2. What precautions should you take? Everyone is encouraged to take precautions to avoid being exposed to COVID-19 – regardless of age or precondition. Stay away from crowds and others who are sick, wash your hands often and for about 20 seconds, and avoid touching your face. It’s also a good idea to clean and disinfect surfaces you touch.

  3. What should you do if you think you have cold-like symptoms? If you develop cold-like symptoms, stay home, rest, and avoid exposing others until you feel better. Cover your cough or sneeze with a tissue and throw the tissue away. Call your Ascension doctor if your symptoms worsen or you develop shortness of breath.

  4. What should you do if you have traveled recently? Be sure to call your Ascension doctor if you have traveled to a country with widespread COVID-19 within the last two weeks and have symptoms of fever, cough or shortness of breath. Call ahead and let a healthcare provider know your symptoms and travel history before you visit a doctor’s office or emergency room, so we can help keep everyone safe from any potential spread.

  5. Consider virtual care to help reduce your risk of exposure. For easy access to a doctor for urgent care visits without leaving home, use online care from your phone or mobile device. Ascension Online Care offers visits with a doctor 24/7 from work, travel or home. Use code HOME for a discounted $20 visit. Download the app today at Available in all 50 states. No insurance required.

Ascension is working to keep our community healthy during this time and prevent further infection, while also offering options for easier access to care. Contact your Ascension doctor with questions. For ongoing updates visit the Centers for Disease Control’s Coronavirus Disease 2019 (COVID-19) Situation Summary website.


Donate or buy tickets for our annual Diamonds & Denim Dinner – April 25, 2020

Don’t miss the 16th Diamonds & Denim Dinner and Auction on Saturday, April 25, at The Columbian Theatre in Wamego, Kansas. The fundraising event showcases delicious food and drinks, live and silent auctions, and lots of fun with proceeds benefiting the 3D mammography equipment upgrade at Wamego Health Center.

The event begins at 5:30 p.m. with a social hour and silent auction. Dinner, program, live auction and more fun start at 6:30.

Sponsorship opportunities and individual event tickets are on sale now. Sponsor levels range from $250 to $1,500. Individual tickets are $50 per person.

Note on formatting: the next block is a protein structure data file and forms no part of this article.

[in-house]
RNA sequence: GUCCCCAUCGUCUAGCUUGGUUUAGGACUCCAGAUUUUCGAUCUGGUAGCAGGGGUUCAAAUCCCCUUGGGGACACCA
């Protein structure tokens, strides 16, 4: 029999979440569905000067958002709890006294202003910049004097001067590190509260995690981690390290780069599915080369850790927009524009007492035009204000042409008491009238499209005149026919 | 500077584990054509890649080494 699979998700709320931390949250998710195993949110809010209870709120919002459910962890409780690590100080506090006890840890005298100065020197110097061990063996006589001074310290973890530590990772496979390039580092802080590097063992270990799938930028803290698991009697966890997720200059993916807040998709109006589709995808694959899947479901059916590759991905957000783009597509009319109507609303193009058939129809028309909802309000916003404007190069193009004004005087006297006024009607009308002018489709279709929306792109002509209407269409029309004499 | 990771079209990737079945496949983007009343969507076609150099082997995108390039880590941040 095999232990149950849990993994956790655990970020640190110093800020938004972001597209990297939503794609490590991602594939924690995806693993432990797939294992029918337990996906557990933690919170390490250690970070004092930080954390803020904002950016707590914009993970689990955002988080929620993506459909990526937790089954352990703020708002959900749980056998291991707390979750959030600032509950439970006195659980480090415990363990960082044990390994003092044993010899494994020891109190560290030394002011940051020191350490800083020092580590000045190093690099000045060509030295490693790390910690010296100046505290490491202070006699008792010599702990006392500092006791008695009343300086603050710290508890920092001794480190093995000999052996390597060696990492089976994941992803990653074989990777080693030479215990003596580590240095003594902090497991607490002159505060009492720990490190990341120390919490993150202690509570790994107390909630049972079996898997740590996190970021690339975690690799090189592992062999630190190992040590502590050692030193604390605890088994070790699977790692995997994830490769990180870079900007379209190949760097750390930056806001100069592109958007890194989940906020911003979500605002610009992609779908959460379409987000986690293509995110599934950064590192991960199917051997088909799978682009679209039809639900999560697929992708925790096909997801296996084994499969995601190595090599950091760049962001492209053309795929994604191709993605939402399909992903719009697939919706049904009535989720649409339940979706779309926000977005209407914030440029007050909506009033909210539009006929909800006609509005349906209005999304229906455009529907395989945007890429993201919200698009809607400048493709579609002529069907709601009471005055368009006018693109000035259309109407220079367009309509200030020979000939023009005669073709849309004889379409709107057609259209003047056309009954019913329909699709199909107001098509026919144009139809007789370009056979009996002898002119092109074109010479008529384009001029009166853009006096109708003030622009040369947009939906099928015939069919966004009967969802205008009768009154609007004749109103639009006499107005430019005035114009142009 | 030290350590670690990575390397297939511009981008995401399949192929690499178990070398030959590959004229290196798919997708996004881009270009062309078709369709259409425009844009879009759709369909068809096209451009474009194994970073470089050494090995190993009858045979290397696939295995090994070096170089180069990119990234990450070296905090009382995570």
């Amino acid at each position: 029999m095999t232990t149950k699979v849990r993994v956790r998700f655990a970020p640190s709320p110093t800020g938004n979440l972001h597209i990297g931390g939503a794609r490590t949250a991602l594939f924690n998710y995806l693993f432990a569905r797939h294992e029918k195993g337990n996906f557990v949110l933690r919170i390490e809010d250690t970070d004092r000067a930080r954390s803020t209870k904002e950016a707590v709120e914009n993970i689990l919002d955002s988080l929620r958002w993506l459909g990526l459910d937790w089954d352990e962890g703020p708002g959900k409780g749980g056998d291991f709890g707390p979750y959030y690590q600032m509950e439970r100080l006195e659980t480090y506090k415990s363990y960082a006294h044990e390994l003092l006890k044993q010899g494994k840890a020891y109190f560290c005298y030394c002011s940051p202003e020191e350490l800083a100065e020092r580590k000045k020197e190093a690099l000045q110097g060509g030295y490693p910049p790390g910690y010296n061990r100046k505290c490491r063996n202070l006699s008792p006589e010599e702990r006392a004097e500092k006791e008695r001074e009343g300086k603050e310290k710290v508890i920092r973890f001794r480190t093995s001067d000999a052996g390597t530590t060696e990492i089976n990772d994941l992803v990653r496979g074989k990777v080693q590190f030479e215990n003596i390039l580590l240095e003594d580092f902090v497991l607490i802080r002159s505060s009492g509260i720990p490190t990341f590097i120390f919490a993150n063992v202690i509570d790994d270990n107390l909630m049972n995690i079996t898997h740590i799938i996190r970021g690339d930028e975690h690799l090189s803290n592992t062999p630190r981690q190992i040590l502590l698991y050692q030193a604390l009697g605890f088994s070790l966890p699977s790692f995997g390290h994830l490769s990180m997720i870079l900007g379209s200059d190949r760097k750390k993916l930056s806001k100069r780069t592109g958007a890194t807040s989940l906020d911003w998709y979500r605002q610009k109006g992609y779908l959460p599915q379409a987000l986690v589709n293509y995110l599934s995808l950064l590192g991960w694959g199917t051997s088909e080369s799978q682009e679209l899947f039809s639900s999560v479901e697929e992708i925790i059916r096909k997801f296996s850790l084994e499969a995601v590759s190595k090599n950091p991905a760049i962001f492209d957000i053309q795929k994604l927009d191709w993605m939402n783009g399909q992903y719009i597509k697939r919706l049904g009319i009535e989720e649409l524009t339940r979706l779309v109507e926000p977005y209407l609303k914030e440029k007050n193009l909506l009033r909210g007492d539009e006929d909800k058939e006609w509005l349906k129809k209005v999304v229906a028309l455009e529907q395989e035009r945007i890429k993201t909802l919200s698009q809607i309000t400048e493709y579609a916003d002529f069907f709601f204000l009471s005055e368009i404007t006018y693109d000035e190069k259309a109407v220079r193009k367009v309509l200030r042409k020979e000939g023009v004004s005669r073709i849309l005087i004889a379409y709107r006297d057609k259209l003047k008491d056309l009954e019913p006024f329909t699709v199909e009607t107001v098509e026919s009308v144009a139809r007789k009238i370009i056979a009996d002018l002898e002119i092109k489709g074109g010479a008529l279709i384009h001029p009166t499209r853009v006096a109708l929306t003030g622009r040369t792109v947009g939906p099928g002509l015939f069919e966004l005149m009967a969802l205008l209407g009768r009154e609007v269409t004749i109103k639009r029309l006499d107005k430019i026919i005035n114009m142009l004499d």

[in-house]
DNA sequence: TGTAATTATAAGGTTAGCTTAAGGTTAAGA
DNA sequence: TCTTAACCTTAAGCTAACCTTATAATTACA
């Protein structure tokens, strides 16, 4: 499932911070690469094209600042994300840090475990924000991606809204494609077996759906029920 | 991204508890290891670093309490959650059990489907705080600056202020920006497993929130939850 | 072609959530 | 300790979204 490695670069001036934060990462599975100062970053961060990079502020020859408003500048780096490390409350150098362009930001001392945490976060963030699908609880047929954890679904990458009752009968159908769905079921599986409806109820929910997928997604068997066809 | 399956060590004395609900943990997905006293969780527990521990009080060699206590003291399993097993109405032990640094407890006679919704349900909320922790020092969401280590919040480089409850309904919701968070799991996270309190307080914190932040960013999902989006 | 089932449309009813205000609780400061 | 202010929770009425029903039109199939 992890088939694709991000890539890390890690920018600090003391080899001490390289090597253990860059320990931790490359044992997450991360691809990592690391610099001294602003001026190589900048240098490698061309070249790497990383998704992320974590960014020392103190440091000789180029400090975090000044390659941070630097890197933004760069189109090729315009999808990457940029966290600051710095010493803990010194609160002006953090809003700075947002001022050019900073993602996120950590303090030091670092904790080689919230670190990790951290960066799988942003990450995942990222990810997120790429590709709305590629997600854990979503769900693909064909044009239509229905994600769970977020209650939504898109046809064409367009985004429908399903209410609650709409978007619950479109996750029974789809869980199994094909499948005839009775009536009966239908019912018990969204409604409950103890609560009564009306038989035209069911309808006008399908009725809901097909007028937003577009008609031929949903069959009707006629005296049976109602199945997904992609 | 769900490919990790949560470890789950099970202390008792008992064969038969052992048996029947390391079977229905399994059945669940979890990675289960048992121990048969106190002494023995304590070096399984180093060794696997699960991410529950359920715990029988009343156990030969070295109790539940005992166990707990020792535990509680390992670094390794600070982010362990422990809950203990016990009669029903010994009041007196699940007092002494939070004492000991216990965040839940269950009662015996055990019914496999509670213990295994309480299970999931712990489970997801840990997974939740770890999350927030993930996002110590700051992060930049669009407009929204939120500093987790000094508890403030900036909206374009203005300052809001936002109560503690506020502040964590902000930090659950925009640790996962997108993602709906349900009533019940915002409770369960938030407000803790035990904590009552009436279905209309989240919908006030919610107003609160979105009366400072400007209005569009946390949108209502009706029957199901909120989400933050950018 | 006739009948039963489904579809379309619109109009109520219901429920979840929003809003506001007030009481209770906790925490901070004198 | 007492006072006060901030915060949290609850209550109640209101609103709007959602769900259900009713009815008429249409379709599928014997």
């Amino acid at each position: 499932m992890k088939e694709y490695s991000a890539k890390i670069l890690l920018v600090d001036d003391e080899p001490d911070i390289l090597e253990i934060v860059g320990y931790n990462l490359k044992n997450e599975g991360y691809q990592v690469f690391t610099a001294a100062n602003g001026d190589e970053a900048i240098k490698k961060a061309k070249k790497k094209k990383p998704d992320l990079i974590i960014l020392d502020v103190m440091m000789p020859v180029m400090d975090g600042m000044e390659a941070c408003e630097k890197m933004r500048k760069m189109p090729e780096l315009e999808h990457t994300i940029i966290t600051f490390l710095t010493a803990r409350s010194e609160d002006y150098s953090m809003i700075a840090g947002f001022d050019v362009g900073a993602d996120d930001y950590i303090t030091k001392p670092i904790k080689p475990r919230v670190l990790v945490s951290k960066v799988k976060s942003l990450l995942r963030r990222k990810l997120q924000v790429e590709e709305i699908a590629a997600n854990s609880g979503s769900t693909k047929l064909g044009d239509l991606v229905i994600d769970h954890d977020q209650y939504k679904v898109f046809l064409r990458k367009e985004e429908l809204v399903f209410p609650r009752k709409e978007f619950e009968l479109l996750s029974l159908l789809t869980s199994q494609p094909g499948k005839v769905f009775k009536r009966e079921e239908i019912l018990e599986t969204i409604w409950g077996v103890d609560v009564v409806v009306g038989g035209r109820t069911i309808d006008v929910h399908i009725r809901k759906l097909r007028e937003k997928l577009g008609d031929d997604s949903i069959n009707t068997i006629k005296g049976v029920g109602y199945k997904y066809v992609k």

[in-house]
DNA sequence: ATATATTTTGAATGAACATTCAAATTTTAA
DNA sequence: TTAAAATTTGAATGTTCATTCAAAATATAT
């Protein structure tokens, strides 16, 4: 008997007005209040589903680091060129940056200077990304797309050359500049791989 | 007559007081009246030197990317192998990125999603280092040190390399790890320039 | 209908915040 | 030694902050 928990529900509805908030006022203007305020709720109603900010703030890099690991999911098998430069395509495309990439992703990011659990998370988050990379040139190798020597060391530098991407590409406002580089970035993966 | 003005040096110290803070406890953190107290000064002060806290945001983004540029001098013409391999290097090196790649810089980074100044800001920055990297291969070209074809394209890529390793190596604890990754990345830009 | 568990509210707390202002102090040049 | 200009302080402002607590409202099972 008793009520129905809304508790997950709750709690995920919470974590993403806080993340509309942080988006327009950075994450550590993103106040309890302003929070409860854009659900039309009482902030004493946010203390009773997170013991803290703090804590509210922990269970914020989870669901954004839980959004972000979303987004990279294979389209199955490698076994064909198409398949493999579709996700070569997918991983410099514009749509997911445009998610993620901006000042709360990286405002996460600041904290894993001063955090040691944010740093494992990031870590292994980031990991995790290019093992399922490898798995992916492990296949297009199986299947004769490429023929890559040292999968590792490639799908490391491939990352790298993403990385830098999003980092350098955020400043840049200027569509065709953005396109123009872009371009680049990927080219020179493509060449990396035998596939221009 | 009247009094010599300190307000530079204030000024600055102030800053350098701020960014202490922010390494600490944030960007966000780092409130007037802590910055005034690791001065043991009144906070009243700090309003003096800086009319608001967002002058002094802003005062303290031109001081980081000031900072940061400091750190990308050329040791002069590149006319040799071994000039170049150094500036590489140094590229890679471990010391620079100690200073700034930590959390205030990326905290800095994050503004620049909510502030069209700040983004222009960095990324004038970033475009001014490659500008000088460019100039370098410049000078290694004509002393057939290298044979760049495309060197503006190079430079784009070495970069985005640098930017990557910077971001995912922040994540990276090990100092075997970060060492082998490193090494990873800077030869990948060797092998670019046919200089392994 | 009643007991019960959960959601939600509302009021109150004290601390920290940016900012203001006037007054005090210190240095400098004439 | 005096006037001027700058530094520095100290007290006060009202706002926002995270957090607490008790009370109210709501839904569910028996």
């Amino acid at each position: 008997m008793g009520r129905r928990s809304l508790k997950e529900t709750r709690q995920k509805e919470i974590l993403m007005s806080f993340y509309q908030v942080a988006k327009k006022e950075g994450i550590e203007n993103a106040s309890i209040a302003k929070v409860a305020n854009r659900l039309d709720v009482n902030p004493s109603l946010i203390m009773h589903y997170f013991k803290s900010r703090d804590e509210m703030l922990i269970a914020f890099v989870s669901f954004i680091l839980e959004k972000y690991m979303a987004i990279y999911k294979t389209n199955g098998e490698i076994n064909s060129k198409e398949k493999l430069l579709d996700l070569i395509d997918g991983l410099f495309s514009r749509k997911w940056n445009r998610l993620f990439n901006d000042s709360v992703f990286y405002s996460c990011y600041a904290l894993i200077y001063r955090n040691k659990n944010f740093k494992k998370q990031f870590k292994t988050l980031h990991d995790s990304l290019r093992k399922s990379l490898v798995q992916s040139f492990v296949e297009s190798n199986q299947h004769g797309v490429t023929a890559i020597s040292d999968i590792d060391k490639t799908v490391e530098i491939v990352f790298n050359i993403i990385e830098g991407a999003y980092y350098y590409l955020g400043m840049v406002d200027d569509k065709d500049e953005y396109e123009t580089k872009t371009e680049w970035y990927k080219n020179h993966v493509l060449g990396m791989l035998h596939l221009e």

For more information, contact Tina Rockhold, Wamego Hospital Foundation development director at 785-458-7380 or at

Click below to donate to the event!

We need your input!

Wamego Health Center is looking for input from our community! Please take the time to fill out the survey! Hard copies are located at Wamego Health Center, Wamego City Offices, and Community Care Ministries.

Fill out the survey online: Pottawatomie County Community Health Needs Assessment

Print copies:

2019 Pottawatomie CNA Hard Copy English

2019 Pottawatomie CNA Hard Copy Spanish

We will also hold focus groups in October-November 2019. Dates to come!


Exercise safely in the summer heat

Summer’s warm weather can mean more opportunity for outdoor exercise, but it can also result in injuries from pushing too hard or getting too hot.

“To enjoy your summertime fitness, remember to stretch the areas of your body you will use and hydrate 24 hours before, during and after your activities, especially if it’s longer than one hour – for example, swimming at the lake, water park or pool, or during outdoor sports and ball tournaments,” said Dr. Curtis Wolfe, family medicine physician at Wamego Family Clinic.

Here are some other tips to keep in mind when exercising in the summer heat:

  • Monitor the weather forecast. Know how hot it is likely to be during your workout, prepare accordingly and dress appropriately.
  • Take time to get used to the temperature. This is especially critical if you are used to exercising indoors or in cooler weather. It can take a week or two to adapt to the heat, so don’t push too hard at first.
  • Be realistic about your fitness level. If you’re relatively new to exercise, be even more careful when exercising in the heat. Start slowly and take breaks.
  • Drink plenty of water. Dehydration is one of the most significant factors in heat-related illnesses. Many people will wait until they feel thirsty to drink water, but you should hydrate before feeling thirsty. Sports drinks are not typically needed unless you are performing an intense exercise, and you should watch out for excess sugar content in them.
  • Exercise during non-peak hours. Workout during hours that are cooler, like the morning or evening, and exercise in shaded areas, if possible.
  • Wear sunscreen. Skin cancer can affect anyone and applying sunscreen has been proven to reduce one’s risk of developing skin cancer.
  • Pay attention to your body for warning signs of heat-related illness. Signs and symptoms of heat-related illness can include muscle cramps, nausea or vomiting, weakness, headache, confusion, and visual problems. If you experience any of these symptoms, stop exercising, get to a cooler setting, and hydrate to help bring down your body temperature.